Arizona court enjoins the main provisions of S.B. 1070
Wed July 28, 2010 8:54 pm

The outcome of the Arizona immigration lawsuit was inevitable. The Arizona statute is preempted by federal law and by the Supremacy Clause of the U.S. Constitution. From the Court’s opinion:

“The United States asserts that mandatory determination of immigration status for all arrestees “conflicts with federal law because it necessarily imposes substantial burdens on lawful immigrants in a way that frustrates the concern of Congress for nationally-uniform rules governing the treatment of aliens throughout the country – rules designed to ensure ‘our traditional policy of not treating aliens as a thing apart.’” (Plaintiff’s’s Motion at 26, quoting Hines v. Davidowitz, 312 U.S. 52, 73 (1941)).)”

I wrote about the Hines case in an earlier post about the Arizona lawsuit shortly after the government filed its complaint. In that post, I cited Erwin Chemerinsky, an expert in constitutional law and the dean of the law school at the University of California, Irvine, who told Yahoo! News that federal law clearly preempts the Arizona measure in his view, rendering the state law unconstitutional: Said Chemerisnky: “In Hines, the Supreme Court ruled that by its adoption of a comprehensive, integrated scheme for regulation of aliens — including its 1940 registration act — Congress has precluded state action like that taken by Pennsylvania.” This was not a close case. It was over when the Department of Justice filed its lawsuit.

This is another key paragraph in the opinion:

If enforcement of the portions of S.B. 1070 for which the Court finds a likelihood of preemption is not enjoined, the United States is likely to suffer irreparable harm. This is so because the federal government’s ability to enforce its policies and achieve its objectives will be undermined by the state’s enforcement of statutes that interfere with federal law, even if the Court were to conclude that the state statutes have substantially the same goals as federal law.

The legal battle is not over. After the injunction is lifted, the case will go to trial in Judge Bolton’s court. The decision is likely to go against the state of Arizona. Governor Brewer could still insist upon appealing the case to the Ninth Circuit, though the chance of success is not great. Meanwhile, the political battle is just beginning. I wrote in that earlier post, “My belief is that the Obama Administration will win the battle but lose the war. That is, the law will be found to be unconstitutional, but the loss will be pinned on Obama and the Democrats generally.” It will be interesting to see whether Leo Berman and Debbie Riddle continue to push immigration legislation in the face of an adverse court decision and a governor who doesn’t support the legislation.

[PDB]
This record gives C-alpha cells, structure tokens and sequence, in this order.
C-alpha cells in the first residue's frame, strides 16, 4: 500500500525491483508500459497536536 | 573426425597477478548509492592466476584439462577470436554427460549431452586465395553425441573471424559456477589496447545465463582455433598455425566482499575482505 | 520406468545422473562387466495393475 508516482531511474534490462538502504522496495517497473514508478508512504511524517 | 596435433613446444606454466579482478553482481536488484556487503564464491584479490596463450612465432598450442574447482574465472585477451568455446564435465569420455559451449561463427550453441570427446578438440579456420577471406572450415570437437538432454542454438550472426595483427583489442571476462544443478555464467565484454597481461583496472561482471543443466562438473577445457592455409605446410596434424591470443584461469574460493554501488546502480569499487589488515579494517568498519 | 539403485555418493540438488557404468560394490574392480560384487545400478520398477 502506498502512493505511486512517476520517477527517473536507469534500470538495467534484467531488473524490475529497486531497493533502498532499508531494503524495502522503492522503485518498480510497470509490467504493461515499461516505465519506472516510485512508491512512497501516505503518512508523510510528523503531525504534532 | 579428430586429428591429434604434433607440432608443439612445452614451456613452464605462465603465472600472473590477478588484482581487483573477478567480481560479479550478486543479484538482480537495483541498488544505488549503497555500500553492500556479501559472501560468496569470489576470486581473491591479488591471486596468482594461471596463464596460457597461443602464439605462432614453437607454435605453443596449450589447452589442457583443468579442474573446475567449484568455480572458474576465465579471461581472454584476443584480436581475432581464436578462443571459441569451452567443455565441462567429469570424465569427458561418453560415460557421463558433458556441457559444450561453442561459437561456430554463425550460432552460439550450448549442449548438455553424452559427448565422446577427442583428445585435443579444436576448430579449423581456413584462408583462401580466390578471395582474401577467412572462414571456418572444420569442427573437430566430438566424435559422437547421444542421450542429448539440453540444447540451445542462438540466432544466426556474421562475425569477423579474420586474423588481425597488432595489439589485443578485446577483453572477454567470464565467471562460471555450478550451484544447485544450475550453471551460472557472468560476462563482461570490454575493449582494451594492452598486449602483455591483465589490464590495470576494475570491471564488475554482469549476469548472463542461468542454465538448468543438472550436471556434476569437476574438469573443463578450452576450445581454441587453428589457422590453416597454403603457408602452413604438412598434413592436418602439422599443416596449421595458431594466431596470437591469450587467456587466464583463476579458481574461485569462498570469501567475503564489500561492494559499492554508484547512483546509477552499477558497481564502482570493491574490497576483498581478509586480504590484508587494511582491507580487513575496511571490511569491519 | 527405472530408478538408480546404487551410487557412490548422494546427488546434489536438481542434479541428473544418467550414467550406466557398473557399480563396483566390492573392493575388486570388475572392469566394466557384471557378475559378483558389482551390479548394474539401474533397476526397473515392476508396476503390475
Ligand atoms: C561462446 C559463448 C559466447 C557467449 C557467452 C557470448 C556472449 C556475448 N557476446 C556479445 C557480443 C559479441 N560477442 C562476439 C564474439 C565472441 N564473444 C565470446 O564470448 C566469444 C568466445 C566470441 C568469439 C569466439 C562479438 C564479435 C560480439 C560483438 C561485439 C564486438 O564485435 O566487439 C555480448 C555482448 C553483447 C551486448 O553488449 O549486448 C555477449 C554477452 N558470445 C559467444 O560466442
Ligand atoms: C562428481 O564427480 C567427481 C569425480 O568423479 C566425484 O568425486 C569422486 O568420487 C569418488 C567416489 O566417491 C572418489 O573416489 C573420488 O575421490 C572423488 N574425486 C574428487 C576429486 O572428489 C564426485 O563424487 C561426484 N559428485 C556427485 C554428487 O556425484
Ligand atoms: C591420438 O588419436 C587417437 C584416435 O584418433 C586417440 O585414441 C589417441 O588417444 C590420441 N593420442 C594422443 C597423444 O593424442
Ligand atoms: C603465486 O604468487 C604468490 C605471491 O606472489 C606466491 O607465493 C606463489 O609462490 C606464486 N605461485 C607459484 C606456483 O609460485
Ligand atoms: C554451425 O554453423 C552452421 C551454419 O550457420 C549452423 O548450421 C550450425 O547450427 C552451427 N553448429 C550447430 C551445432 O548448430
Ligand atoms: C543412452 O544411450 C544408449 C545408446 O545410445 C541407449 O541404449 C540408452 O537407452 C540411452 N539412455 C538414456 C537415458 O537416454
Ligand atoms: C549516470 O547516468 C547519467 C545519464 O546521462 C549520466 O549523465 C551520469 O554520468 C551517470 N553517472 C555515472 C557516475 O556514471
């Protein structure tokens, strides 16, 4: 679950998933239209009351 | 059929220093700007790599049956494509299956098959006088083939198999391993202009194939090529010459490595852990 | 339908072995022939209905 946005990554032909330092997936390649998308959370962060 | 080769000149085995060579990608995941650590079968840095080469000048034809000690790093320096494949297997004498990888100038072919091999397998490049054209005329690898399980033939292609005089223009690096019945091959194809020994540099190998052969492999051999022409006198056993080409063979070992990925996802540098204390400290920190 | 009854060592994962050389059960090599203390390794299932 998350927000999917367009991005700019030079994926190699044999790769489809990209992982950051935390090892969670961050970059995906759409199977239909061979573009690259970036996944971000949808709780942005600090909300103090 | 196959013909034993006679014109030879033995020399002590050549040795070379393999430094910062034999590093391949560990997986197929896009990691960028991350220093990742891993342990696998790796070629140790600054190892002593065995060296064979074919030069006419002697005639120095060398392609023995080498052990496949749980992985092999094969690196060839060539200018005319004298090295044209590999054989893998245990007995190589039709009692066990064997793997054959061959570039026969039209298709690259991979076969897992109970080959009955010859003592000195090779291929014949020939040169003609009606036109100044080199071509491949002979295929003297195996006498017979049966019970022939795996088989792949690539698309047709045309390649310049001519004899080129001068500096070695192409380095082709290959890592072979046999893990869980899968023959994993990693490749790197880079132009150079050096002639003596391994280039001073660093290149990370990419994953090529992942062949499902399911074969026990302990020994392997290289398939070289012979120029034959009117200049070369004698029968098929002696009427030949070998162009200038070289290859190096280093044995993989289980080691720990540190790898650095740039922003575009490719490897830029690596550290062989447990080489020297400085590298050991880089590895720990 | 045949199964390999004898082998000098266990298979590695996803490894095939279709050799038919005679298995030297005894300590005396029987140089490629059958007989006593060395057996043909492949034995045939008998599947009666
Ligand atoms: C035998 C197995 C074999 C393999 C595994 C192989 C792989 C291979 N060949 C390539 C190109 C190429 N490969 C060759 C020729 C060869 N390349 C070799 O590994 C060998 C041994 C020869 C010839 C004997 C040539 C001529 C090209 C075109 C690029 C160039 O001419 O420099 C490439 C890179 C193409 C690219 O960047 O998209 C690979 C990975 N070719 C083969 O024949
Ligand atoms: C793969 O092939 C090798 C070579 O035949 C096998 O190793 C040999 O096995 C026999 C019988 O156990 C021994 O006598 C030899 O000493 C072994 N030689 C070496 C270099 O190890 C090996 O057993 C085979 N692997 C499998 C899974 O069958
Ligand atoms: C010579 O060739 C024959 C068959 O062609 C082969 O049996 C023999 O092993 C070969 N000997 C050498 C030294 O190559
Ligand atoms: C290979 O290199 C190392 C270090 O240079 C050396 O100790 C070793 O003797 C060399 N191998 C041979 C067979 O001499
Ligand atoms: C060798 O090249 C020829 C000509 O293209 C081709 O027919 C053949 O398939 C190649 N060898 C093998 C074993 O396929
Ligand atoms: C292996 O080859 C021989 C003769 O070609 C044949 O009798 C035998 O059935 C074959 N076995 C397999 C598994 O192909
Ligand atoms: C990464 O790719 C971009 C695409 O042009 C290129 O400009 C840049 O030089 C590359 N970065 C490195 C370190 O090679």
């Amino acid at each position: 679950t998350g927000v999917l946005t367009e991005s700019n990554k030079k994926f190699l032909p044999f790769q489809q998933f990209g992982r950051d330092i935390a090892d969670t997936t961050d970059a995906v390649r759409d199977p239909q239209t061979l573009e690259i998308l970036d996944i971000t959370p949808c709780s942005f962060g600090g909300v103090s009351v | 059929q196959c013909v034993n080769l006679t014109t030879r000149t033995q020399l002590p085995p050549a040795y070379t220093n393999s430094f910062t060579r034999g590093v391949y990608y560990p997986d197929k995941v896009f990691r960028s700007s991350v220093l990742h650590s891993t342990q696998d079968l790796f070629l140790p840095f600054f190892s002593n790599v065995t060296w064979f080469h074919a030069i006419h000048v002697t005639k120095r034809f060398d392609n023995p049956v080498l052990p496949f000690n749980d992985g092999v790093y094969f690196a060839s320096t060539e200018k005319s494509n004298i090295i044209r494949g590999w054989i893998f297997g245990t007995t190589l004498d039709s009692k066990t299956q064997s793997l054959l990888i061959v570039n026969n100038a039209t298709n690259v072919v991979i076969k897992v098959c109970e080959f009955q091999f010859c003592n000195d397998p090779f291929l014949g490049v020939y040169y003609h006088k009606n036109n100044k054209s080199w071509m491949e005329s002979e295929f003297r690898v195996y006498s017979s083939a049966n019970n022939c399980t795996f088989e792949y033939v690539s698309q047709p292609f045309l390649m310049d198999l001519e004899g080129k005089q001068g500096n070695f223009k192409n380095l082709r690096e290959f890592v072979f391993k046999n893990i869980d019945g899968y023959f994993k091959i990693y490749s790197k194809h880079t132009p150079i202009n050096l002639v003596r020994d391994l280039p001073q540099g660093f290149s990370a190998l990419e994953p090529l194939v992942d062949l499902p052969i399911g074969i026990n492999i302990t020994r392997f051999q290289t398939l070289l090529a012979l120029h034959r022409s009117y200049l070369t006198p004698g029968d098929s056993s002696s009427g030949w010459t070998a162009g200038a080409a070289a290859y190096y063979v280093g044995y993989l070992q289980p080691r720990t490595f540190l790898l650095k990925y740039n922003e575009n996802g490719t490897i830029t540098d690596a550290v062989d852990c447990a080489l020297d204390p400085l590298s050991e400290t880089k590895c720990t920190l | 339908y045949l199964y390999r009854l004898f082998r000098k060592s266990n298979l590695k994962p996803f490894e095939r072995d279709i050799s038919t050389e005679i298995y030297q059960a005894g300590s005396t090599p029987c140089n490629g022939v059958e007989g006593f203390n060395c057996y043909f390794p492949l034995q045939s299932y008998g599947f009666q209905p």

Add Dan Patrick to the Berman/Riddle list. He issued this statement today:

“I am disappointed that the federal government has forced Arizona between a rock and a hard place,” said Senator Dan Patrick. “Not only is this administration unwilling to secure our southern border, but now we know that they will prevent states from protecting themselves.”

“The 2011 legislative session gives Texas a chance to lead and pass laws that protect our citizens and our economy,” said Senator Patrick. “While the border is the federal government’s responsibility, it’s our problem.”

–Let’s get this right. The federal government didn’t force Arizona to do anything. Arizona, of its own volition, challenged the federal government’s preemption of immigration policy. A few provisions in the act survived judicial scrutiny. Most did not. If Texas goes down that path, it is just wasting time and money.

Riddle also issued a statement:

“The safety and security of the people of Arizona suffered a major setback today with Judge Bolton’s injunction. In essence, Judge Bolton has told Arizona’s citizens they are necessarily at the mercy of the federal government, and may not act in their own defense against the myriad negative consequences forced upon them by an onslaught of illegal immigration. I am saddened and outraged on behalf of Arizona, and I am hopeful that decisions from subsequent courts will be more favorable to the American people as this appeal progresses through the system.

–Judge Bolton did not tell Arizona’s citizens that they are necessarily at the mercy of the federal government. It told them that they are necessarily at the mercy of the Supremacy Clause of the United States Constitution.–pb

Riddle continues: In the meantime, nothing about this ruling impacts my plans to move forward with a bill that is substantially similar to HB 49, which I filed last session in the Texas Legislature, and which would make it possible for state and local law enforcement to arrest those who have been confirmed to have entered illegally into Texas in violation of federal immigration law. Decisions by the United States District Court of Arizona are not binding in Texas. Furthermore, there are significant differences between my bill and Arizona’s SB 1070.

–Where Arizona most blatantly preempted federal law is by making it a crime to be in the state without documentation. The criminalization of undocumented status is a clear preemption of federal law–pb

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